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Vladimir Putin says Russia does not discriminate against gays

Russian President has said despite a lack of gay rights laws, LGBT people ‘enjoy all the same rights and freedoms as everyone else’

Vladimir Putin says Russia does not discriminate against gays

President Vladimir Putin has said Russia does not discriminate against homosexuals.

The Russian president was speaking at a press conference in Amsterdam, where gay rights activists, topless feminists and other protestors critical of the lack of human rights laws in the country had greeted him.

He said: ‘In the Russian Federation – so that it is clear to everybody – there is no infringement on the rights of sexual minorities.

‘These people…enjoy all the same rights and freedoms as everyone else.’

In case Putin has forgotten, the state Duma approved a nationwide bill that makes ‘homosexual propaganda’ and gay public events illegal in January.

It still requires final approval by parliament, and would have to be signed into law by the president.

Artem Kalinin, a gay activist, was badly beaten at the end of March as the city of Syktyvkar banned gay pride.

In the military, commanders are being advised to check recruits’ tattoos for signs of ‘gay’.

There have been multiple protests in recent months that have ended violently.

Speaking to Gay Star News, gay rights activist Nikolai Alekseev said Putin’s comments will not change anything in Russia.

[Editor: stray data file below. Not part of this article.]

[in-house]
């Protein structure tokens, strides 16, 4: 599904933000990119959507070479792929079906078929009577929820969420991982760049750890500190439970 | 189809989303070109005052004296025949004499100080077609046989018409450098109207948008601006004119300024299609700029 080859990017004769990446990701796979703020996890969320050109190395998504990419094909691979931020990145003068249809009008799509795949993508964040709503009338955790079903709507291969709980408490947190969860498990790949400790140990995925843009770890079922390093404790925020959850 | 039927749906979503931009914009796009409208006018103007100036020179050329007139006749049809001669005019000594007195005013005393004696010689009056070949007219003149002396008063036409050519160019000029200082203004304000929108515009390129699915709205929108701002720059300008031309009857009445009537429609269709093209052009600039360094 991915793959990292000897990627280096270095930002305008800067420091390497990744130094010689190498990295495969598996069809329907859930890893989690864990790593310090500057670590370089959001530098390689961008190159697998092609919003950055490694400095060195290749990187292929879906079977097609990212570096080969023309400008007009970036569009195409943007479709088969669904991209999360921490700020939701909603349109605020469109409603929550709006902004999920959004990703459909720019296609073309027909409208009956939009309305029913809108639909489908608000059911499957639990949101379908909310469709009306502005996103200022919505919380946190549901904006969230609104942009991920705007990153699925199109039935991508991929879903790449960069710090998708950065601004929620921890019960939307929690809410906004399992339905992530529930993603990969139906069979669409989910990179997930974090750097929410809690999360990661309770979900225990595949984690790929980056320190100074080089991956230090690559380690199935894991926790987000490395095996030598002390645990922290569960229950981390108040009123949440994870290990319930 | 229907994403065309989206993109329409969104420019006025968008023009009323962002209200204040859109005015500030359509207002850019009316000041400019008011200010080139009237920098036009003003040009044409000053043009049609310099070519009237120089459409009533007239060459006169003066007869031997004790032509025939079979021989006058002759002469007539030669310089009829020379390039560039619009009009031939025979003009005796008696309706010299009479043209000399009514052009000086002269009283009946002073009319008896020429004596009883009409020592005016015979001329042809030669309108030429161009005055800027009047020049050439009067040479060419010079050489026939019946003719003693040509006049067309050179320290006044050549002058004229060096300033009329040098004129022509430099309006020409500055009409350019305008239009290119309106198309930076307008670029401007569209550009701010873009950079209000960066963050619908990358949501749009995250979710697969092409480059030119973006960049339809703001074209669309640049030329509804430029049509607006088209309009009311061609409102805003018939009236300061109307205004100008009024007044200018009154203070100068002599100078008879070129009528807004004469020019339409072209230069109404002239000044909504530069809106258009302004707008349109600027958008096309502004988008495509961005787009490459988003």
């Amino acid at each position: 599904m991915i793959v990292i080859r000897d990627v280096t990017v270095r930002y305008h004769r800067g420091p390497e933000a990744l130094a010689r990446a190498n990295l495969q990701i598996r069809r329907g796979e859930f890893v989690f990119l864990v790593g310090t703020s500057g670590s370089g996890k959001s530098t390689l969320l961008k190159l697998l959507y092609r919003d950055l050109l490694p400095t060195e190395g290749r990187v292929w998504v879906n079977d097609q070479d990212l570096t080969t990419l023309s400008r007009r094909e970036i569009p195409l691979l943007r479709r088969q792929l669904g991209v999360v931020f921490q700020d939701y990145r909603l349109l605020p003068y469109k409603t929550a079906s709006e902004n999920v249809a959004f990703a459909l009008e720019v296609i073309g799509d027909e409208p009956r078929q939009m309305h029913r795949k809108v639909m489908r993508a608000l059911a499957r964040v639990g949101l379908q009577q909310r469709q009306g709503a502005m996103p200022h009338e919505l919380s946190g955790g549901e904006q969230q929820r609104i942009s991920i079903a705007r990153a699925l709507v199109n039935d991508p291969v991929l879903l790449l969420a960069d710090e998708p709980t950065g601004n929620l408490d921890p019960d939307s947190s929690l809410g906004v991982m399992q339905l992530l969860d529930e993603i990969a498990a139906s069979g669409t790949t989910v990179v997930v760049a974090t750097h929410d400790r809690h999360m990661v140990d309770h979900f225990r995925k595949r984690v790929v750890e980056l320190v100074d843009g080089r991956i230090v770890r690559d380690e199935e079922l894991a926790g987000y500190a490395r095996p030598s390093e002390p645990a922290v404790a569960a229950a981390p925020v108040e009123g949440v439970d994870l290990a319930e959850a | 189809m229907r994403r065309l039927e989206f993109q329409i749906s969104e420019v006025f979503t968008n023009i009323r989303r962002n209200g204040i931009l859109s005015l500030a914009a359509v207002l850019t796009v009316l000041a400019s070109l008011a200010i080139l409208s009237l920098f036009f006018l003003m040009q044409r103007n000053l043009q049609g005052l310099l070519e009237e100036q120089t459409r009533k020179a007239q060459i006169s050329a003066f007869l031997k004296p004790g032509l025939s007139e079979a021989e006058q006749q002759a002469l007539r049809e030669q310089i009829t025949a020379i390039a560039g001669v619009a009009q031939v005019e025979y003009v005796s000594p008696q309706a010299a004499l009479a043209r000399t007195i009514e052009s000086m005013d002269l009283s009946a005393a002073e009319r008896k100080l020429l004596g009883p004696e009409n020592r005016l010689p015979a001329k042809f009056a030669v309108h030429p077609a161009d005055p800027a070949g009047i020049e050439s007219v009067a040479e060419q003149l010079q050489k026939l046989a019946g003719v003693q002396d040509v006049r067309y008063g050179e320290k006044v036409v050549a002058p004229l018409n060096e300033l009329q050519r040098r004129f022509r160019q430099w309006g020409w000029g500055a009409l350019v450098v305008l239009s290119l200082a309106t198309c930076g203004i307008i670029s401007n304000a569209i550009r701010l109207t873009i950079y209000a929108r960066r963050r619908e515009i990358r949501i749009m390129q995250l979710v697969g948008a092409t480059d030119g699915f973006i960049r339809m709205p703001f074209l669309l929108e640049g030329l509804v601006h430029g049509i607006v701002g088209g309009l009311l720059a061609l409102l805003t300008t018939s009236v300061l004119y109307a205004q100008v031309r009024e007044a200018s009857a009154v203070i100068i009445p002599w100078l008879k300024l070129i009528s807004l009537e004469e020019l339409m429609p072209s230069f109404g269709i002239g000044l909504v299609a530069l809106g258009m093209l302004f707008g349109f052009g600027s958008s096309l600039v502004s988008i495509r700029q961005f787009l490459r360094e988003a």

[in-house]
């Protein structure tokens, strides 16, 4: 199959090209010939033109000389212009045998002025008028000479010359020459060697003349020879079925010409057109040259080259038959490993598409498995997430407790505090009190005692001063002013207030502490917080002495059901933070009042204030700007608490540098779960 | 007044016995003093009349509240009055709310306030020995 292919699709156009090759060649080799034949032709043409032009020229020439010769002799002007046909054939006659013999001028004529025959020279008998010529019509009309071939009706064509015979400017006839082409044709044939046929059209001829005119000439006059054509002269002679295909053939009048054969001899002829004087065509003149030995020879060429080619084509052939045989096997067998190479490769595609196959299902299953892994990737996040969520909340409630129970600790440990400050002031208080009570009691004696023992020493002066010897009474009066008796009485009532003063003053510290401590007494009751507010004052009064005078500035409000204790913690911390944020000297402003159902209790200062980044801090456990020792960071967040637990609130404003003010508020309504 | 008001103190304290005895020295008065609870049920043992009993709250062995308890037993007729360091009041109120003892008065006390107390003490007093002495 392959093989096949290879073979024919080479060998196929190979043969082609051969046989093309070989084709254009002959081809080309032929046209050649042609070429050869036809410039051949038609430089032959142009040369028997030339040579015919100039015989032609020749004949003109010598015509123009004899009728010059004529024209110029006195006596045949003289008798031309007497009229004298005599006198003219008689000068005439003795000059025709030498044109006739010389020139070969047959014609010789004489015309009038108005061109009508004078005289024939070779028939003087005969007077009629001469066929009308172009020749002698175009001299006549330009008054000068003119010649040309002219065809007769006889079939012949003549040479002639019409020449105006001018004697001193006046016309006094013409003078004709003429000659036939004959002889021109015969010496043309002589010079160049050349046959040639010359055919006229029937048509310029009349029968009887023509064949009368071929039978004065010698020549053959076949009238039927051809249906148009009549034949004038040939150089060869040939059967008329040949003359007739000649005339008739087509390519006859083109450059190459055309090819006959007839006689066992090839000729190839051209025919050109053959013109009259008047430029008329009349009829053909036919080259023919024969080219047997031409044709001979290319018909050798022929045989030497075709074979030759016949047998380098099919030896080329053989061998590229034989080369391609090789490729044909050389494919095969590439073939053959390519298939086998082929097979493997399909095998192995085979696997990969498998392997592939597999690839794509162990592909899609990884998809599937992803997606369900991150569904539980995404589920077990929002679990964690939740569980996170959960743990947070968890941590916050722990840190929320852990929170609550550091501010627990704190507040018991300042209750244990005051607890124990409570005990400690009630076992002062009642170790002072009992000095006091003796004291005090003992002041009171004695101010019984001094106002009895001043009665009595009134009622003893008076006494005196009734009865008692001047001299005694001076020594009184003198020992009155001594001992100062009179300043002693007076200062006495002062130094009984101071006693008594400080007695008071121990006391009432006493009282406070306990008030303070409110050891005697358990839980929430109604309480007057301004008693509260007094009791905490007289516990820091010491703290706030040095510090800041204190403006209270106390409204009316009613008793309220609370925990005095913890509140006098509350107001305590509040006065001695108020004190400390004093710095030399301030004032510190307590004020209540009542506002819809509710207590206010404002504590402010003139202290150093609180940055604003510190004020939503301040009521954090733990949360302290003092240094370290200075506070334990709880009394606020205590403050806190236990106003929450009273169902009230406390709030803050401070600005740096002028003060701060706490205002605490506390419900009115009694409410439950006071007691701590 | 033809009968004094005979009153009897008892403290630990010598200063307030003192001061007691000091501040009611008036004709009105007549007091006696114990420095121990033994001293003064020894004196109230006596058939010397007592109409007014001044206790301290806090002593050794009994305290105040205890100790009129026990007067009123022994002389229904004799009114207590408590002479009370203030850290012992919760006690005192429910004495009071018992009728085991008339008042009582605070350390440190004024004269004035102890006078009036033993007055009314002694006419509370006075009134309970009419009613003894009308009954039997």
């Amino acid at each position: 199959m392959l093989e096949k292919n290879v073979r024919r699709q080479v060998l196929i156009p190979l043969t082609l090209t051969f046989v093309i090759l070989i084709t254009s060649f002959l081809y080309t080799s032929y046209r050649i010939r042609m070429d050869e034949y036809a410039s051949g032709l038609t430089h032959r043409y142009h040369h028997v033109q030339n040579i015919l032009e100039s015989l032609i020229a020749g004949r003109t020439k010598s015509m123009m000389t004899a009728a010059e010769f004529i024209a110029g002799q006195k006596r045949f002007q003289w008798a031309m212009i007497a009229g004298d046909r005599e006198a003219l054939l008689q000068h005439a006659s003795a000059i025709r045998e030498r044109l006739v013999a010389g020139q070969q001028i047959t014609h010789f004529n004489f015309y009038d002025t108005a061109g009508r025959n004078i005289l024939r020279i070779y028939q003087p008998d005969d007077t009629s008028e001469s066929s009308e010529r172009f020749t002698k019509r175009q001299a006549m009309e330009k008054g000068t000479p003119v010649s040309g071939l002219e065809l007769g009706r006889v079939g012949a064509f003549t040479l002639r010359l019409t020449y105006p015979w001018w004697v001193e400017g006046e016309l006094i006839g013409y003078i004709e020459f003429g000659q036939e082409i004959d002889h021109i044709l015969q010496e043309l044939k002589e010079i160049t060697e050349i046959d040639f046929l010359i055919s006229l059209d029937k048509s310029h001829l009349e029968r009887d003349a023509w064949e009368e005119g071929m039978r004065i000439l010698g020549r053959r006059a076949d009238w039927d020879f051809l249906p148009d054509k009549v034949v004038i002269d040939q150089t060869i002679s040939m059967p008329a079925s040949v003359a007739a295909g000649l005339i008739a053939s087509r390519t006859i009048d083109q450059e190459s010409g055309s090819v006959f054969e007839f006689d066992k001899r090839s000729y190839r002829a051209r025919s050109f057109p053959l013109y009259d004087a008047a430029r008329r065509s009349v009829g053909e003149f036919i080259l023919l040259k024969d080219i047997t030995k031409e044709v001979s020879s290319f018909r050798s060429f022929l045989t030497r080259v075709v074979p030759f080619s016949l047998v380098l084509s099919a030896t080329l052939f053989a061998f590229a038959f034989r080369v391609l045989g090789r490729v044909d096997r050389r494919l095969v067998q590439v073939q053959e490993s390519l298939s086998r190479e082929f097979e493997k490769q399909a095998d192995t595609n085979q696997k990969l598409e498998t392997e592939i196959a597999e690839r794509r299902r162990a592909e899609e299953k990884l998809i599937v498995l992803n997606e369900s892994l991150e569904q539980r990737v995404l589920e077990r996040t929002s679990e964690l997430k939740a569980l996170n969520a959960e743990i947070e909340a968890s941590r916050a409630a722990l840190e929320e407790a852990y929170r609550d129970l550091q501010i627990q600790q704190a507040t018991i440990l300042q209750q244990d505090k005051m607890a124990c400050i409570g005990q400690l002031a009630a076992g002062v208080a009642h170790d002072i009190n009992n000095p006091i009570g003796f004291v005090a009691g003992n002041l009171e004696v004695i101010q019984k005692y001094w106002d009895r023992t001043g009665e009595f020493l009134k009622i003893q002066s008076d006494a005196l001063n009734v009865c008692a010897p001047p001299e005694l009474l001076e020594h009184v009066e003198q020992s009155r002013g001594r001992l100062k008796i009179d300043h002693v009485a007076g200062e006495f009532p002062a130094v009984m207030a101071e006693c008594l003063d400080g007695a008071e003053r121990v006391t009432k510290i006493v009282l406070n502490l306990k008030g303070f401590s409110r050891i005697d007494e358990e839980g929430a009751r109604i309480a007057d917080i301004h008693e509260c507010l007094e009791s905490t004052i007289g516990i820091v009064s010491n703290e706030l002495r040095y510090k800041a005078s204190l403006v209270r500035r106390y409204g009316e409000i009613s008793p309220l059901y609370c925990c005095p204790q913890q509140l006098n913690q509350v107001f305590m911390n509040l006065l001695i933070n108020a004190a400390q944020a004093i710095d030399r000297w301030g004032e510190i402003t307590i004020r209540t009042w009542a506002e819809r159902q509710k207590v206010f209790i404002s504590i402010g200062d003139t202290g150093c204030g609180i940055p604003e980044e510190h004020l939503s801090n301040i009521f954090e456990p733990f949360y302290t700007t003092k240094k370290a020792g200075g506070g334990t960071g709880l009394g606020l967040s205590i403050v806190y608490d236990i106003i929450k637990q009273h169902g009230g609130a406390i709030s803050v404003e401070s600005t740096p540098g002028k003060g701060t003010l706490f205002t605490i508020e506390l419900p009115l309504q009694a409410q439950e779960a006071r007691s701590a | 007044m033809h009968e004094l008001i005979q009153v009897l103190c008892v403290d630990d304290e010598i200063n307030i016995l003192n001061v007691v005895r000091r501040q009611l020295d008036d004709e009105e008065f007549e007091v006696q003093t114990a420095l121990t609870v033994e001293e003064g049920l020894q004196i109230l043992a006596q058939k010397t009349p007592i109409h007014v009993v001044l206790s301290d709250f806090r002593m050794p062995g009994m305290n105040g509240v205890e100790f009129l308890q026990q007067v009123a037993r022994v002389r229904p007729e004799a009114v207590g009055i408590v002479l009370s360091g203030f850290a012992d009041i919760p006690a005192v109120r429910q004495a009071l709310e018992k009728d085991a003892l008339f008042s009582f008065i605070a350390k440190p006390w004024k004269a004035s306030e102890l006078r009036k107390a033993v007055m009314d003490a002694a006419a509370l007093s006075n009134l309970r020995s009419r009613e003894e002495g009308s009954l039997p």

‘Everyone understands Putin is doing this in a hypocritical way because it was the main topic of his visit to the Netherlands,’ he said.

‘This was for the Western public – “we don’t discriminate anyone”. You are banning the gay parade, you are banning public demonstrations for LGBT people, LGBT people are not able to register their unions, there is no anti-discrimination laws, there is absolutely nothing.

‘[Putin] is saying he’s ready to fight for the rights of LGBT people. He’s been the president for so many years, and he has not done anything and will continue to do nothing.

‘It’s great he can talk like that in Amsterdam, but he was forced to say it.’

In a recent poll examining Russian attitudes on gay rights, 85% said they opposed same-sex marriage, 22% said gays should be ‘cured’ and 5% said homosexuals should be ‘liquidated’.

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